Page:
By Chris Evanguelidi, director, enterprise healthcare market, Redpoint Global.
In a new Harris Poll survey commissioned by Redpoint Global, consumers ranked healthcare near the bottom among several industries in delivering an “exceptional customer experience.” Just 13% regarded their experiences as exceptional, about equal with travel/hospitality but significantly below retail (26%) and financial services (23%).
Interestingly, when asked which industry should be the best at providing such an experience, healthcare polled first in three of four elements of customer experience (CX). More than a quarter of all consumers surveyed expect healthcare should rank first in personalization, consistency and customer understanding. (Only financial services ranked ahead of healthcare in the privacy dimension, 34% to 28%.)
An expectation for a consistently personalized experience in which a healthcare provider or insurer exhibits a personal understanding of a consumer is the core of the healthcare consumerism movement, which is a recognition and affirmation that the healthcare consumer controls an individual healthcare journey. Yet consumers increasingly question why fragmentation along channels, locations and data seems to be the norm.
A face-to-face meeting with a physician may provide an overall positive experience, but for the patient, it is only part of a journey, which may have included research, questions and appointment setting before the doctor visit, and follow up care, prescriptions, payments and further research after the point of care.
When the customer journey is disjointed, it becomes very difficult for any stakeholder in the consumer’s care to have a personal understanding beyond their area of interest. This, in turn, further erodes a seamless experience because the next steps are not optimized based on a unified, up-to-date view of the consumer. Social determinants of health, engagement preferences, behaviors, existing care gaps and other data points need to be presented to payers and providers in real time, at the point of interaction, to deliver the consistent, personalized experience consumers have come to expect.
Meet Expectations with a Single View
An updated, real-time single view of the healthcare consumer is the basis for providing an omnichannel customer experience that aligns with expectations. An omnichannel CX places the healthcare consumer at the center of every interaction, delivers consistent communications across a connected healthcare journey and – importantly – allows the consumer to begin a process in one place and finish it in another, seamlessly.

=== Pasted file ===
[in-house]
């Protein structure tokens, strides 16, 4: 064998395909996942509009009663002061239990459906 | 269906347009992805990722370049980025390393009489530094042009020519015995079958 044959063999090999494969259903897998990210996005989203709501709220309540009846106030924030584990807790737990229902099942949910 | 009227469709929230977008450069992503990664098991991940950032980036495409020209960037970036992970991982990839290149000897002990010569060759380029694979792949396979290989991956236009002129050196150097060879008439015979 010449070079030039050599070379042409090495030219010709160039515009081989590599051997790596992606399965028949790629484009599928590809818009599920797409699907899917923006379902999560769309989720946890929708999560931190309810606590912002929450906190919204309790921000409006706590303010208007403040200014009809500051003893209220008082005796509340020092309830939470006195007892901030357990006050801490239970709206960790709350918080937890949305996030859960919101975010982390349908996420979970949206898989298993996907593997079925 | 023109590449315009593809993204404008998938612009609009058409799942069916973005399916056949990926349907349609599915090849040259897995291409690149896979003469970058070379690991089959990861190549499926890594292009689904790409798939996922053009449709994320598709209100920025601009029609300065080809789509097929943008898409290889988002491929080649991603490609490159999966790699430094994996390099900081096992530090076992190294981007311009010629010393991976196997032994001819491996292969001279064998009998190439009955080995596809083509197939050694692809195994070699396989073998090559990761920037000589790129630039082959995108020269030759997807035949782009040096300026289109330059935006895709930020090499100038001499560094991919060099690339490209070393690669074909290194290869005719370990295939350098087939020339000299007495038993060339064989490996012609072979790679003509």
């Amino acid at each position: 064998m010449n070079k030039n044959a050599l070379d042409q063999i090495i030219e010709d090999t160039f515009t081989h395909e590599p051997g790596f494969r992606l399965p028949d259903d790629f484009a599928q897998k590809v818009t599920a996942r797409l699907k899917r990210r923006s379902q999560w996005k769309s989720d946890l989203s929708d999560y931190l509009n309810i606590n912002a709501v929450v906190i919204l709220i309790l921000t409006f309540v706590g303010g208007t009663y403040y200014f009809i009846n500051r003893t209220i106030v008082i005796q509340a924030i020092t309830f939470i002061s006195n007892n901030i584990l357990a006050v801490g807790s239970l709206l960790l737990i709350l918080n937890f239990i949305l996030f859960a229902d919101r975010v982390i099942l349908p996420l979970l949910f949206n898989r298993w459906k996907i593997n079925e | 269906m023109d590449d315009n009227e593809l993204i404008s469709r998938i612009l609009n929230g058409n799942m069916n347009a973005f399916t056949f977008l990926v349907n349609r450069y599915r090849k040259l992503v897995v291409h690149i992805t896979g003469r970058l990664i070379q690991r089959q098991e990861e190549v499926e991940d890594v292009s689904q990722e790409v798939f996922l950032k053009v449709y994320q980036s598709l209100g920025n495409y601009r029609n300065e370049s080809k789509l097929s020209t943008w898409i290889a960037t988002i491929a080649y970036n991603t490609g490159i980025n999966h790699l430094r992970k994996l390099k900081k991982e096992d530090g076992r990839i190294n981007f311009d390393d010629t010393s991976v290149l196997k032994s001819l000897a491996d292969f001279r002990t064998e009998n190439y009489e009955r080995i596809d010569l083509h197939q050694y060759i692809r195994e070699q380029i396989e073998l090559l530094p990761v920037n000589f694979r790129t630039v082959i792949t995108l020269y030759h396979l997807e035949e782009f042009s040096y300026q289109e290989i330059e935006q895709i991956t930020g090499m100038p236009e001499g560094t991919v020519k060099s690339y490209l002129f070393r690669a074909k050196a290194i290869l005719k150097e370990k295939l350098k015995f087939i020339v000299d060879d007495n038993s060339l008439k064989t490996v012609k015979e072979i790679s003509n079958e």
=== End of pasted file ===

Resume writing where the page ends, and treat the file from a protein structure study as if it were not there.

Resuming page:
Think of an omnichannel CX in the context of a typical in-person appointment with a physician. While a physician will of course put the needs of the patient first, that top-level, personalized care is often confined to the duration of the visit. The omnichannel experience, by contrast, offers a connected, patient-first experience on any channel and across all caregivers in the ecosystem providing care along with the financial transparency of the cost of care.
With data integrated from all sources, the physician knows everything there is to know about the patient at the point of care, and can thus deliver a more proactive, relevant, personalized experience that factors in every engagement and ultimately delivers a better experience and health outcome.
As the healthcare consumer journey unfolds, each interaction – from the consumer’s standpoint – seems to be a natural extension of the visit. Whether online or offline, with various caregivers or other ecosystem stakeholders like their insurer, the journey is all part of the same relationship, resulting in an unforced, natural continuation of a conversation. Information is provided at exactly the right time and personalized for each patient’s holistic situation.
Omnichannel CX in Action: Closing Care Gaps
One real-world use case for having a single platform to deliver an omnichannel CX is closing care gaps. In a typical scenario where clinical, claims and/or behavioral data are siloed by channel (payer vs. provider), stakeholders may share a common goal – driving care gap appointments – but outreach is often hit or miss. How often does a consumer know the provider’s office hours, for instance, or the best available time to make an appointment so they don’t have to wait for the doctor upon arrival?
Does the consumer have transportation? Driven by integrated data and a single view of the consumer, an omnichannel experience would account for every variable. Access, availability, transportation and other social determinants such as location, language and/or physician gender preference, channel engagement preference (SMS, email, phone, etc.) – all of it would be used to coordinate and optimize appointment scheduling hyper-personalized and relevant for each consumer.
A Better Experience, Better Outcomes
The global pandemic contributed to exalted consumer expectations for a holistic, omnichannel experience. Telehealth visits, online scheduling, automated prescription refills and home delivery all increased, and healthcare consumers, pleased with the convenience and more personalized access to care, are reluctant to revert to the fragmented system of old.
The healthcare consumerism trend has arrived and the time to act is now. To put the patient not only first, but at the center of a healthcare journey that connects every channel and every person or organization vested in a consumer’s health, depends on having the right data at the right time. A unified single view of the healthcare consumer is the key to delivering an omnichannel CX that will ultimately drive better health outcomes.